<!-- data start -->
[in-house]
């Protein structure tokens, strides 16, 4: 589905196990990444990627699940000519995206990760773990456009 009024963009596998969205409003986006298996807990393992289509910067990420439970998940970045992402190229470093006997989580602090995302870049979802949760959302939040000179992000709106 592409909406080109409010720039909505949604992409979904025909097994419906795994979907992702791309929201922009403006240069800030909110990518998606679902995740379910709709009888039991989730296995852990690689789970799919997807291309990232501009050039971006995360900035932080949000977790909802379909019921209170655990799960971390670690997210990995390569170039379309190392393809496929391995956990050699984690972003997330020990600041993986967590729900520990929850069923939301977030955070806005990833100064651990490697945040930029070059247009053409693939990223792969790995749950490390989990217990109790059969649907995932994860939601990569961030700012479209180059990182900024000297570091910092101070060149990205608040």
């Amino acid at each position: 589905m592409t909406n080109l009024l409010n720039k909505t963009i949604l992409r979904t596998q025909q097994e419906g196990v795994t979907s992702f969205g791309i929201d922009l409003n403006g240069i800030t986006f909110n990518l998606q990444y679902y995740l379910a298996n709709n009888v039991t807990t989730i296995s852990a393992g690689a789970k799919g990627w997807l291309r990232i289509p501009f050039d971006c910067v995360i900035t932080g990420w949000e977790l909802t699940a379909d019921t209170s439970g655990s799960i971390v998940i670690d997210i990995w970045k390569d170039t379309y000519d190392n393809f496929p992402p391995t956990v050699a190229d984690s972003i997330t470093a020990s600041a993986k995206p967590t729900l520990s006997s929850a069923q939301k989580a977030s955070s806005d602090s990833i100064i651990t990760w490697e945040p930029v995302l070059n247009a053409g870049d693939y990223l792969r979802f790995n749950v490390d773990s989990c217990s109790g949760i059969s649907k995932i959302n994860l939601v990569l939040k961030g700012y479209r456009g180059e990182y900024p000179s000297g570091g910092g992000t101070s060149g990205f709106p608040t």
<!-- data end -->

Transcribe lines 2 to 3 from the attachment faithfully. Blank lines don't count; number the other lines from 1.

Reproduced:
């Protein structure tokens, strides 16, 4: 589905196990990444990627699940000519995206990760773990456009 009024963009596998969205409003986006298996807990393992289509910067990420439970998940970045992402190229470093006997989580602090995302870049979802949760959302939040000179992000709106 592409909406080109409010720039909505949604992409979904025909097994419906795994979907992702791309929201922009403006240069800030909110990518998606679902995740379910709709009888039991989730296995852990690689789970799919997807291309990232501009050039971006995360900035932080949000977790909802379909019921209170655990799960971390670690997210990995390569170039379309190392393809496929391995956990050699984690972003997330020990600041993986967590729900520990929850069923939301977030955070806005990833100064651990490697945040930029070059247009053409693939990223792969790995749950490390989990217990109790059969649907995932994860939601990569961030700012479209180059990182900024000297570091910092101070060149990205608040």
């Amino acid at each position: 589905m592409t909406n080109l009024l409010n720039k909505t963009i949604l992409r979904t596998q025909q097994e419906g196990v795994t979907s992702f969205g791309i929201d922009l409003n403006g240069i800030t986006f909110n990518l998606q990444y679902y995740l379910a298996n709709n009888v039991t807990t989730i296995s852990a393992g690689a789970k799919g990627w997807l291309r990232i289509p501009f050039d971006c910067v995360i900035t932080g990420w949000e977790l909802t699940a379909d019921t209170s439970g655990s799960i971390v998940i670690d997210i990995w970045k390569d170039t379309y000519d190392n393809f496929p992402p391995t956990v050699a190229d984690s972003i997330t470093a020990s600041a993986k995206p967590t729900l520990s006997s929850a069923q939301k989580a977030s955070s806005d602090s990833i100064i651990t990760w490697e945040p930029v995302l070059n247009a053409g870049d693939y990223l792969r979802f790995n749950v490390d773990s989990c217990s109790g949760i059969s649907k995932i959302n994860l939601v990569l939040k961030g700012y479209r456009g180059e990182y900024p000179s000297g570091g910092g992000t101070s060149g990205f709106p608040t």